On Tuesday, the lights will dim and voices will hush in Libby Gardner Concert Hall. Three energetic musicians — the Eroica Trio — will cross the stage as applause welcomes them.
And although this scene has played out many times before, the applause will not just celebrate the beginning of another concert but also the 40th anniversary of the Chamber Music Society of Salt Lake City.
This year marks significant growth in the chamber music scene, according to Leyah Chausow. "At one time, (chamber music) was considered more of a household activity," Chausow said. "People would play a great deal in each others' homes. It was more like in the 'chambers.'
"But then it began to come out on the concert stage a little more enthusiastically. The audience just loved it, and the music is quite wonderful."
A founding member of the Chamber Music Society of Salt Lake City, Chausow is the only person on the current board of directors who remains from the original board of directors. She became involved when she moved here with her husband, Oscar Chausow, who became the Utah Symphony concertmaster.
Everyone on the board, she said, contributed their ideas, working together to create what is now the long-standing Utah organization. While some of the founders of the Chamber Music Society of Salt Lake have passed on, Chausow said that some still contribute, albeit less formally, to the series.
At the time that the Chamber Music Society was created, there was "the beginning of an enthusiasm for chamber music," said Chausow. As the public interest grew, so did the chamber music scene — a phenomenon that was happening around the country.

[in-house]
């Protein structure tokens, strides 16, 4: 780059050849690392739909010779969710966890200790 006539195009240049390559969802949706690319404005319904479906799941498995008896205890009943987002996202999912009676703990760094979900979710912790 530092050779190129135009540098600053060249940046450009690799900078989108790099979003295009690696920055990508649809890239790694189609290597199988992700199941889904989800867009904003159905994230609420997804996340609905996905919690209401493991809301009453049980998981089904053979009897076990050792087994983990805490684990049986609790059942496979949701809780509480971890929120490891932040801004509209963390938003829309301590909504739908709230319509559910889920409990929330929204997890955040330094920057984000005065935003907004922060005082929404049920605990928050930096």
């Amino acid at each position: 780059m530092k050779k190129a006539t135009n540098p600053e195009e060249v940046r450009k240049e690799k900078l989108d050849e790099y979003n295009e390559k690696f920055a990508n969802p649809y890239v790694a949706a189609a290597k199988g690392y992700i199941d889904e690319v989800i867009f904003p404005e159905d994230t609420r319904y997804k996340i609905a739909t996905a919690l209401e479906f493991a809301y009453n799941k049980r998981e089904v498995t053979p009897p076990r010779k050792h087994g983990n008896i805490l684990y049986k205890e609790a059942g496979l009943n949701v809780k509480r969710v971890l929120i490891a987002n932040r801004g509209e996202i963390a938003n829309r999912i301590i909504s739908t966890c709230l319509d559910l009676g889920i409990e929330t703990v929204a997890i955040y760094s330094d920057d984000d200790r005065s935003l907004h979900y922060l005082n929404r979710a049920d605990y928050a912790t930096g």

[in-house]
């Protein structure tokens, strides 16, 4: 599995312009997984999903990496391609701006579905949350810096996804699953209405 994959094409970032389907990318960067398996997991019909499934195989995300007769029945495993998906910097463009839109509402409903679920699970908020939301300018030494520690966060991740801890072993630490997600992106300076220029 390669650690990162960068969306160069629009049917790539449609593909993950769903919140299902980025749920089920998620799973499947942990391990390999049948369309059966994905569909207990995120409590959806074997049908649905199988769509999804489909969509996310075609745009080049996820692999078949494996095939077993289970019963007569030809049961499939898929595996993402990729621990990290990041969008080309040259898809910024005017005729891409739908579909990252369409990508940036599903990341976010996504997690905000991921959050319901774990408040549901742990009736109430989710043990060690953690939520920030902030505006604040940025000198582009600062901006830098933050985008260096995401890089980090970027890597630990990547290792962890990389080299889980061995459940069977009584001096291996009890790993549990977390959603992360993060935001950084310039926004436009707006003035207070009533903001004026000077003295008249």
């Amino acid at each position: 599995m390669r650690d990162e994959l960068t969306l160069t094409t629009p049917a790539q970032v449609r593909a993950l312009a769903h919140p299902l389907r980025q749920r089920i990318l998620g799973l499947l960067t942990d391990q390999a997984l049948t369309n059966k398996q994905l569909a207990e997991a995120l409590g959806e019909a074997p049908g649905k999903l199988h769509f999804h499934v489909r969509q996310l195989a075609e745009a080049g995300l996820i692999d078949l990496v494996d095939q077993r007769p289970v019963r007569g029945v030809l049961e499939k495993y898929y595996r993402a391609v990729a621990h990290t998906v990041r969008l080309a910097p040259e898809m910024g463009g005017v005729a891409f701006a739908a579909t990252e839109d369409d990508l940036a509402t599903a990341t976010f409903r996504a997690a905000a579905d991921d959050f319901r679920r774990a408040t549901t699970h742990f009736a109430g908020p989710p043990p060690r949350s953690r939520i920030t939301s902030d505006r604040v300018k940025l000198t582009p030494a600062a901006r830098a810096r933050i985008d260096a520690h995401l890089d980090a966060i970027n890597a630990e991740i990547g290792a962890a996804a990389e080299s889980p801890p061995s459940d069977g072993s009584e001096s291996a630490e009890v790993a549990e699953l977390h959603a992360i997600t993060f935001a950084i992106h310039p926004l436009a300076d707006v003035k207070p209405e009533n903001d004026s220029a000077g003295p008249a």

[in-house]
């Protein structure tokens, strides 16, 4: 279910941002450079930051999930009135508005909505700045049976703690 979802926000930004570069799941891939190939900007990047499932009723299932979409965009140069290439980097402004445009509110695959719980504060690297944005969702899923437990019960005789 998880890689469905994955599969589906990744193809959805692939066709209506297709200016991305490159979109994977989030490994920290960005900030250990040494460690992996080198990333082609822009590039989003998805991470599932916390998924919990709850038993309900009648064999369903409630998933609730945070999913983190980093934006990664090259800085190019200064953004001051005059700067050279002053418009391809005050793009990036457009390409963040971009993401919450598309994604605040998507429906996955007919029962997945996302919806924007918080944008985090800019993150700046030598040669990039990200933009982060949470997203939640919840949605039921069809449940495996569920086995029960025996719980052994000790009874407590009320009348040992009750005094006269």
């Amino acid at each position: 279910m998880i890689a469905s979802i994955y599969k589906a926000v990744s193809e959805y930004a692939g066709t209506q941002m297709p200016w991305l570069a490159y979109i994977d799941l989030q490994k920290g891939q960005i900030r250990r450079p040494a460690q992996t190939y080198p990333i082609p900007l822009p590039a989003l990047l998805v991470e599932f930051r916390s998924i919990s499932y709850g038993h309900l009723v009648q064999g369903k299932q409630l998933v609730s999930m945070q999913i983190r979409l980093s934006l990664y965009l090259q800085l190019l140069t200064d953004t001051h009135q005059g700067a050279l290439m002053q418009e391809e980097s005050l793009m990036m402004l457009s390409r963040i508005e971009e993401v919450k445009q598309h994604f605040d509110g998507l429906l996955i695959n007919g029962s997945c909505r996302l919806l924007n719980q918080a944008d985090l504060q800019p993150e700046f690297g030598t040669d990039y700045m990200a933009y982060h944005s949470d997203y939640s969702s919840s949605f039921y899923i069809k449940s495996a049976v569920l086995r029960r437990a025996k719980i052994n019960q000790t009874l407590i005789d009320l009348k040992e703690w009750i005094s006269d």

The first year, said Chausow, there were three concerts. The next year, four. And then it went up to five and six. "It has grown, and so has the size of the audience and also the number of ensembles that are playing, traveling and doing a lot of touring."
In Salt Lake City, the audience has grown tremendously, and Chausow said she's "delighted with that."
Part of the organization's success may be due to bringing in already established groups. "When we started talking about it, we came to the conclusion that if we wanted to get an audience, we had to have some very accomplished groups that were already concertizing."
The first of the groups was the Juilliard Quartet. But programs were also balanced with younger ensembles. "We try always to have these well-established, wonderful groups and also to give opportunities to younger groups that need more experience. A lot of them have started with us and have grown to big positions."
All of the concerts have been memorable, said Chausow. "The literature of chamber music is quite extensive and very enriching, with a very satisfying experience listening to it and for the musicians playing the music."